MDOT prepares for potential impacts of Tropical Storm Gordon

JACKSON, MISS. – As Tropical Storm Gordon continues to move into the Gulf of Mexico, the Mississippi Department of Transportation (MDOT) is preparing for the storm to make landfall along Mississippi’s coastal counties.

According to the National Hurricane Center’s (NHC) most updated forecast, hurricane and tropical storm warnings are in effect for the Mississippi Gulf Coast. The NHC forecast predicts Gordon to be a Category 1 storm (winds near 80 mph) at landfall late Tuesday night.

“What many people don’t realize is that MDOT crews are considered first responders when severe weather, including tropical storms and hurricanes, moves through the state,” said Commissioner Tom King, Southern Transportation District. “MDOT is on scene immediately after the storm passes to remove debris from affected roadways to clear a path for emergency, law enforcement and disaster relief personnel.”

MDOT is continuing to keep a close eye on the forecast models released by the NHC and the National Weather Service (NWS). MDOT is also working closely with the Mississippi Emergency Management Agency (MEMA) to prepare for Tropical Storm Gordon.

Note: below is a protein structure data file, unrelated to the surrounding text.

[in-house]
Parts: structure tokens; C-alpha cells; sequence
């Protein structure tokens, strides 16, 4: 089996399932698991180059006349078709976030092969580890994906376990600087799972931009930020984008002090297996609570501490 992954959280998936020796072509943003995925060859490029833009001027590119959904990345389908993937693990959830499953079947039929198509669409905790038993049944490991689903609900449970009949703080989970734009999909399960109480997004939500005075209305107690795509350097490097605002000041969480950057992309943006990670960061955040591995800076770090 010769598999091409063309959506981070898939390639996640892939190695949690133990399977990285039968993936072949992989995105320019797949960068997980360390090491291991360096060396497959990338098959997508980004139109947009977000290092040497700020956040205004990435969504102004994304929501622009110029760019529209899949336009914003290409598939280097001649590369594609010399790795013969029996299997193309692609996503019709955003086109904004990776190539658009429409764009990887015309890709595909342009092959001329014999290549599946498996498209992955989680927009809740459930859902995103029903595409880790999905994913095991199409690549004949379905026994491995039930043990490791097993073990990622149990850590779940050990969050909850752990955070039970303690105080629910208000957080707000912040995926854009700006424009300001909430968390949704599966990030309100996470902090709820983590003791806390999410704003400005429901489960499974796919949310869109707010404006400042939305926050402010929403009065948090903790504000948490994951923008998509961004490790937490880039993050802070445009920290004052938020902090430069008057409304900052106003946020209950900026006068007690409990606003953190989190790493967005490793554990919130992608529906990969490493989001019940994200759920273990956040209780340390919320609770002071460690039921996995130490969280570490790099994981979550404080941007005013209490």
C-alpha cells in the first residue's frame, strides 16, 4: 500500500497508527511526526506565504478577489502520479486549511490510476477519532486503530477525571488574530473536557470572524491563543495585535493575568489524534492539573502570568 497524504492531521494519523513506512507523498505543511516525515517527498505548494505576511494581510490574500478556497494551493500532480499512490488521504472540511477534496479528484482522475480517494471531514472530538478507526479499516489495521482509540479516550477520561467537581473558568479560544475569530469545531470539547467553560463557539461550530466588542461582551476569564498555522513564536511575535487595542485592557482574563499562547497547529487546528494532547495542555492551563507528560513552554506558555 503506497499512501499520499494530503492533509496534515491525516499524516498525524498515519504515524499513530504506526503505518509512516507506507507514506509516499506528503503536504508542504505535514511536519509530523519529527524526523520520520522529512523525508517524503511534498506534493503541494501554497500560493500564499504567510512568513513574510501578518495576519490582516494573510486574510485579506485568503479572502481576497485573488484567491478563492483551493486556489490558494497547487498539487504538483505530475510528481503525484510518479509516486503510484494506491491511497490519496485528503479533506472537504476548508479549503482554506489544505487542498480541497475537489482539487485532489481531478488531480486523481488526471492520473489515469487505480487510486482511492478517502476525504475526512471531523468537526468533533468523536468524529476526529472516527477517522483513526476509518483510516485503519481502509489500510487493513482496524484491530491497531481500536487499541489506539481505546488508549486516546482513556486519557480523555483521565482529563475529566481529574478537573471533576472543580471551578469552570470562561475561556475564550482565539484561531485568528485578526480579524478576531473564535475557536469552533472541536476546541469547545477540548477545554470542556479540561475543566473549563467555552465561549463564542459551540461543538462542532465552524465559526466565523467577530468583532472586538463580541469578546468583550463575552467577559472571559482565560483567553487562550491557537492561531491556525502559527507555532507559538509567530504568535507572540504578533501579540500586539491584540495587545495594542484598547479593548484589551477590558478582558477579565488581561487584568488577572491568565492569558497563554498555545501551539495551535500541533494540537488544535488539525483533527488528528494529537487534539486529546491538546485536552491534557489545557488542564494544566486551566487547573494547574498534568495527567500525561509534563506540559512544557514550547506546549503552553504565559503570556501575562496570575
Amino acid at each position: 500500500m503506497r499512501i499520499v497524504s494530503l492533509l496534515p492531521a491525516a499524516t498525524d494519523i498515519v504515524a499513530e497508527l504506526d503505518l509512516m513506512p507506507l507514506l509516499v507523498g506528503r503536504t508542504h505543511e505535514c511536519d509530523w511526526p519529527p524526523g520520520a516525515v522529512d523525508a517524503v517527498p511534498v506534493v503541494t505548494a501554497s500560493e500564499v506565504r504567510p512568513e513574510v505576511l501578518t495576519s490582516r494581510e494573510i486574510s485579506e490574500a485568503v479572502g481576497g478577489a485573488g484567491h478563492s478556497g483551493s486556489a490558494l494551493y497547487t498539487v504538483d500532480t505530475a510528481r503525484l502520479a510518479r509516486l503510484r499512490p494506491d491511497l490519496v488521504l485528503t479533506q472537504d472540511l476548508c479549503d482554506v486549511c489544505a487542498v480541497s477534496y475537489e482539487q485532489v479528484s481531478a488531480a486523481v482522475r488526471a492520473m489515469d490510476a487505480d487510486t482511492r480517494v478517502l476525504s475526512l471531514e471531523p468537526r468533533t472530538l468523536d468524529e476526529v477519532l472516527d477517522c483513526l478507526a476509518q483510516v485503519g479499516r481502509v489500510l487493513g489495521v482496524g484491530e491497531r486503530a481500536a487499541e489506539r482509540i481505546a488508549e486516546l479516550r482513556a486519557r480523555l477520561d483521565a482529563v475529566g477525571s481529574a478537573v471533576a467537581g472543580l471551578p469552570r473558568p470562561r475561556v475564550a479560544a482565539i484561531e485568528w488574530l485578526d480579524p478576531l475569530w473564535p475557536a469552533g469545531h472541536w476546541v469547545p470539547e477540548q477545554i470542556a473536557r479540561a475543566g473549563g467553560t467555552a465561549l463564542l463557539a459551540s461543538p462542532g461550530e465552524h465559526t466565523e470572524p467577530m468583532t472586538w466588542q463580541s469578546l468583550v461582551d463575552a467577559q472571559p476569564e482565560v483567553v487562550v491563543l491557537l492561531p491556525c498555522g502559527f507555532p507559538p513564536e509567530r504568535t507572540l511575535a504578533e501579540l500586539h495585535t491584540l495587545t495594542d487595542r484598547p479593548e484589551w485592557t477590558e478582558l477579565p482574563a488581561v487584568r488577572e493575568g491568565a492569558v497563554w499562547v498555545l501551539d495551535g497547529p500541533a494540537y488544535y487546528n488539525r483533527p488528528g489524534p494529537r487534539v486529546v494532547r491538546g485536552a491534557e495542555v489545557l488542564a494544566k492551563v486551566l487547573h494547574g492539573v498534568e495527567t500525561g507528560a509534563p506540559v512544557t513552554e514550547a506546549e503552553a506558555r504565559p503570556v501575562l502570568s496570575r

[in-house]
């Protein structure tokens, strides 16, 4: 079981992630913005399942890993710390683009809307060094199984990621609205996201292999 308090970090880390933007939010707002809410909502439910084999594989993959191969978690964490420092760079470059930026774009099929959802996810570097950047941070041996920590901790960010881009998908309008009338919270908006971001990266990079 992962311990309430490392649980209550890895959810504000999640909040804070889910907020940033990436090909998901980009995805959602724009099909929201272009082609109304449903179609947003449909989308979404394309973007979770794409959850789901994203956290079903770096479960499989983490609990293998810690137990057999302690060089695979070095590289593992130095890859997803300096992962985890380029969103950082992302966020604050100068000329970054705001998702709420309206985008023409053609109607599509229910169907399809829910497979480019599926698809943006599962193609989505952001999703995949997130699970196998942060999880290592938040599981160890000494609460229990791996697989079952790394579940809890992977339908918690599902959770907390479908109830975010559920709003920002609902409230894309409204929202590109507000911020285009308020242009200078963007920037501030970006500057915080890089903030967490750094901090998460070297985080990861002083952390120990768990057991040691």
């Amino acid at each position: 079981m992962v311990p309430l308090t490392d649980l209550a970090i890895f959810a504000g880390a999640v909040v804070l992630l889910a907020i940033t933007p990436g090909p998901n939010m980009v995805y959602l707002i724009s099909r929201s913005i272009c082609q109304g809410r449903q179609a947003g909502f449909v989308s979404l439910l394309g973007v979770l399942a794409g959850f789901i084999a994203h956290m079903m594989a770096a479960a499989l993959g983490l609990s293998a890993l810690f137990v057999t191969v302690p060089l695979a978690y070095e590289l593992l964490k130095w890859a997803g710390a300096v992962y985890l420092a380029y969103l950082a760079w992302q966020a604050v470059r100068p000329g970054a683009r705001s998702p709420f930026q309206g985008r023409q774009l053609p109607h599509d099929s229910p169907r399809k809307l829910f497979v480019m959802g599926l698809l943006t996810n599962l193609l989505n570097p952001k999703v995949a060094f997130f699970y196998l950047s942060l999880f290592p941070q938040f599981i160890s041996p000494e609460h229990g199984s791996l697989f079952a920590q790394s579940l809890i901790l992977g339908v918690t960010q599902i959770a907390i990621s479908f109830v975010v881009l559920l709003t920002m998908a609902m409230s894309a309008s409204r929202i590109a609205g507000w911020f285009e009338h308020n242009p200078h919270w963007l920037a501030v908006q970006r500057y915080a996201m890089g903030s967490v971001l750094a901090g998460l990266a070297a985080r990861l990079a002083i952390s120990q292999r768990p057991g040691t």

“MDOT crews in South Mississippi are using the NHC and NWS forecasts to make necessary preparations for Gordon’s potential impact to the Coast,” King said.

MDOT crews throughout South Mississippi began preparing for response efforts early this morning by coordinating supplies and traffic control trailers, gassing up vehicles and equipment, sharpening tools such as chainsaws, programming dynamic message sign (DMS) boards, staging equipment for quicker response times and securing active highway maintenance and construction projects.

Crews will also be lowering some high-mast lighting systems along the Interstate 10 corridor to prevent them from acting as sails and becoming projectiles during high winds. Additionally, sand removal crews will be on standby, with equipment ready, should sand removal efforts along U.S. Highway 90 be needed.

MDOT Law Enforcement officers are also prepared and on standby to assist MDOT maintenance crews and local law enforcement with traffic control as needed.

Motorists should also be prepared to encounter congestion near drawbridges. There is potential for the drawbridges to be in use more frequently as marine vessels seek shelter.

“The weather is unpredictable. MDOT can only go by what the expert forecasts are saying,” said King. “MDOT crews will be ready to quickly respond to any and all impacts this storm brings to Mississippi.”

For more information about what you can do to prepare for hurricane conditions, visit

For information and tips on driving during severe weather, visit

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